Jamie’s Italy – Jamie Oliver

Documenting and complementing his trip to Italy for 3 months – this incredibly photographed (yet again) book by Oliver never ceases to impress. His long time partner-in-crime David Loftus (photographer) captures every inch of the people, places and dishes that Oliver encountered on that trip. And the food’s not half bad either! -S

Jamie’s America – Jamie Oliver

Again taking a look at a trip Jamie made around late 2008 this book looks at what is probably the least appreciated food culture in the world, and the real interest in truly American cooking. No – not McDonalds. This book really opened my eyes to a food culture I scarcely knew existed – something born mostly of immigrant cooking, turned over time into American staples. It’s not something I’d say often, but there isn’t, to my knowledge, a dish in this book I wouldn’t have a go at, just because it’s so interesting. And of course, again, beautiful, beautiful, photographs. -S

30 Minute Menus – Jamie Oliver

Got the German version of this book for Christmas from L and am really looking forward to cooking from it – haven’t used it yet, but I can say, he definately put a huge amount of effort into trying to build real, delicious food (3 courses I might add) that can all be put together in 30 minutes. Lifesaver for after work cooking I should think. -S

Curry Easy – Madhur Jaffrey

We stumbled upon this book in a bookshop while shopping for a present for a family friend, and subsequently bought it for them – then I received it from L for Christmas, because I’d been so taken in by it originally. Written by an Indian-English woman, originally a RADA trained actress, now a 77 year old cookbook writer, in the last year I think, it definitely has potential to be my golden book for all things curry based. Real Indian dishes (from all over the continent) explained easily and succinctly, plus wicked photos and great sections – ie sides, chicken/eggs, legumes/split pea, beef/lamb, vegies. What’s not to like? -S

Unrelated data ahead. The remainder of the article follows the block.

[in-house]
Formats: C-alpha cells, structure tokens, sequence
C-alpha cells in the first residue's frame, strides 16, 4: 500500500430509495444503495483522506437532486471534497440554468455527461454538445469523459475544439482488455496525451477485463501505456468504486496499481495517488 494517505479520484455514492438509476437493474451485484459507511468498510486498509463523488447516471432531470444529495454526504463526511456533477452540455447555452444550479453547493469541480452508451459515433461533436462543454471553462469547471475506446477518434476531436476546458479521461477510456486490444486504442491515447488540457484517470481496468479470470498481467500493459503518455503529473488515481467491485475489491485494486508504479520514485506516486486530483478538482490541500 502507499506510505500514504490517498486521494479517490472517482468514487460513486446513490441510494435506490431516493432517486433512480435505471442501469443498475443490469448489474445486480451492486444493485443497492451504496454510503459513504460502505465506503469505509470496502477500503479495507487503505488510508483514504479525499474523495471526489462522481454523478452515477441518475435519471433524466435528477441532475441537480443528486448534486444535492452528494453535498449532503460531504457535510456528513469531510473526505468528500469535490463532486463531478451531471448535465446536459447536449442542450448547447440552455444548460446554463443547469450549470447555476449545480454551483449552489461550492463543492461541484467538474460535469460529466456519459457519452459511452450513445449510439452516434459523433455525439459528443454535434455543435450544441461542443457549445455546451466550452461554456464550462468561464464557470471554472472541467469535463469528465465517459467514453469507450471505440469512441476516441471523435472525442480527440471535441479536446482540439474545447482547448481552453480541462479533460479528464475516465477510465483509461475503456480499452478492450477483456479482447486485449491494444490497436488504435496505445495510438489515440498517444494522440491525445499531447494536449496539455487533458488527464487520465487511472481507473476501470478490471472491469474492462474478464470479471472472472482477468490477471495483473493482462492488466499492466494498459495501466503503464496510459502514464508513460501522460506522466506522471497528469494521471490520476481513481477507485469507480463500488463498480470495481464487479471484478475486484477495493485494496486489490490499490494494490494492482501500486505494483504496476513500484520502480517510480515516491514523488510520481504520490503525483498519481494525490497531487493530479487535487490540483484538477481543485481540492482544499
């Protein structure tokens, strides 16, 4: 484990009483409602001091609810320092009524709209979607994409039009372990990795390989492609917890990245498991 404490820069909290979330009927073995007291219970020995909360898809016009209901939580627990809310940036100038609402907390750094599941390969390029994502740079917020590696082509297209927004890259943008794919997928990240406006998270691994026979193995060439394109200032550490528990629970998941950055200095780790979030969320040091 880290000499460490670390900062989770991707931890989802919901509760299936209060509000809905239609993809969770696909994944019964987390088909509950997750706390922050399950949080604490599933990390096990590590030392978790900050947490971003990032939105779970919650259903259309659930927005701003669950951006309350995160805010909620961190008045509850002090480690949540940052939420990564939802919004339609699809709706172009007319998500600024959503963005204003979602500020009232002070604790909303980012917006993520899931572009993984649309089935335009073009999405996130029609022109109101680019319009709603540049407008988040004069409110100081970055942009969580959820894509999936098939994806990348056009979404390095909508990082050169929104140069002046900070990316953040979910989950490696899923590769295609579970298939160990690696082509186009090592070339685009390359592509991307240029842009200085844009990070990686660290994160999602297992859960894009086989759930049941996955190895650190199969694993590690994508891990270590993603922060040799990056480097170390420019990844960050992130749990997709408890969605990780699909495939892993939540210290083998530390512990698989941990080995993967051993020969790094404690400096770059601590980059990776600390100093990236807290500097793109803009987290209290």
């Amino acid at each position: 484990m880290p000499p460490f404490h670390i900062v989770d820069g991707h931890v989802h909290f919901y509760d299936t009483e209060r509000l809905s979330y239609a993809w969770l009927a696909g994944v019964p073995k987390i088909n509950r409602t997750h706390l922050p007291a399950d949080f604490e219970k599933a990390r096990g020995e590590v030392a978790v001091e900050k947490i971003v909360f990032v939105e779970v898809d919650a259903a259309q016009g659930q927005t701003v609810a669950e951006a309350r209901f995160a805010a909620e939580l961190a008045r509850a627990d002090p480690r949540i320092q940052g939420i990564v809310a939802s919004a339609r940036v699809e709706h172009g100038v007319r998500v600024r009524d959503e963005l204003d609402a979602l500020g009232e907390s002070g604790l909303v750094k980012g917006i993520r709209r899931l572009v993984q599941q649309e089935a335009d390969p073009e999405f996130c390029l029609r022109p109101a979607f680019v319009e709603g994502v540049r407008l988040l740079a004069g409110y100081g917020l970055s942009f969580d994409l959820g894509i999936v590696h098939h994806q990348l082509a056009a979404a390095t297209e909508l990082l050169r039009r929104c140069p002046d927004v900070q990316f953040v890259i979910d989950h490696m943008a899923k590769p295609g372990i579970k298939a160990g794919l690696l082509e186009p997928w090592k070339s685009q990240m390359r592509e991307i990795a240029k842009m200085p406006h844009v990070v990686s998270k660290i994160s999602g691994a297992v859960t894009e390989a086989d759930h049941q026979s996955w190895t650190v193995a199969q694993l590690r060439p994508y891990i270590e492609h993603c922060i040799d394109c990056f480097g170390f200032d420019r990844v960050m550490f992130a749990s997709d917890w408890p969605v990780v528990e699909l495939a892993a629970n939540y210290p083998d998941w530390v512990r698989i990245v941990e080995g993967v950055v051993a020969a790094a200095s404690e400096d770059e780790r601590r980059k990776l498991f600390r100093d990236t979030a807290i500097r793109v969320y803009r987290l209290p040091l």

Foodista Best Of Blogs – Foodista

Collected by a website we’ve been featured on – this book was compiled mid 2010 as a collection of 100 recipes from blogs from all over the globe. Next publication we hope we’ll be included! Some great recipes, along with out of the ordinary ideas that will definately be tried out over the next year! -S

Christmas – Magaret Fulton

This cookbook played a huge role in my research for our first Christmas dinner. Although I didn’t use a lot of the recipes I certainly developed them into some of our dishes. This is a beautiful book and is certainly a reference book. As it goes at our place “Magaret knows best”. -L

Kitchen – Nigella Lawson

Sometimes I do find Nigella’s recipes to be a bit dull, boring and quite frankly obvious. But on other occasions some of the recipes are good for a quick recipe when you are tired of making the same old thing after work each week. S does love her chocolate chip cookies (and they are very easy to make). Definately a great cookbook for a beginner cook as her recipes are easy to follow. -L

Flavour Thesaurus – Nikki Segnit

Received this one from my dad as a Christmas present and got to say I’m really impressed with the effort that’s gone into this book. It matches every flavour you could think of, with ideas on trios and dishes, but mostly just really good duos of flavours, sorted into well-though-out flavour areas. This is the book for culinary explorers – people that want to be creative with recipes – if necessary make mistakes as well, but nevertheless, get away from those Cookbooks (a little hypocritical I know, in this section) nevertheless, that’s what Segnit is going for. I’m sure I’ll be trying my hardest to make the two live in Harmony for a while, as I’m not ready to throw out too many beautiful cookbooks yet – but I can’t wait to get really stuck into this.-S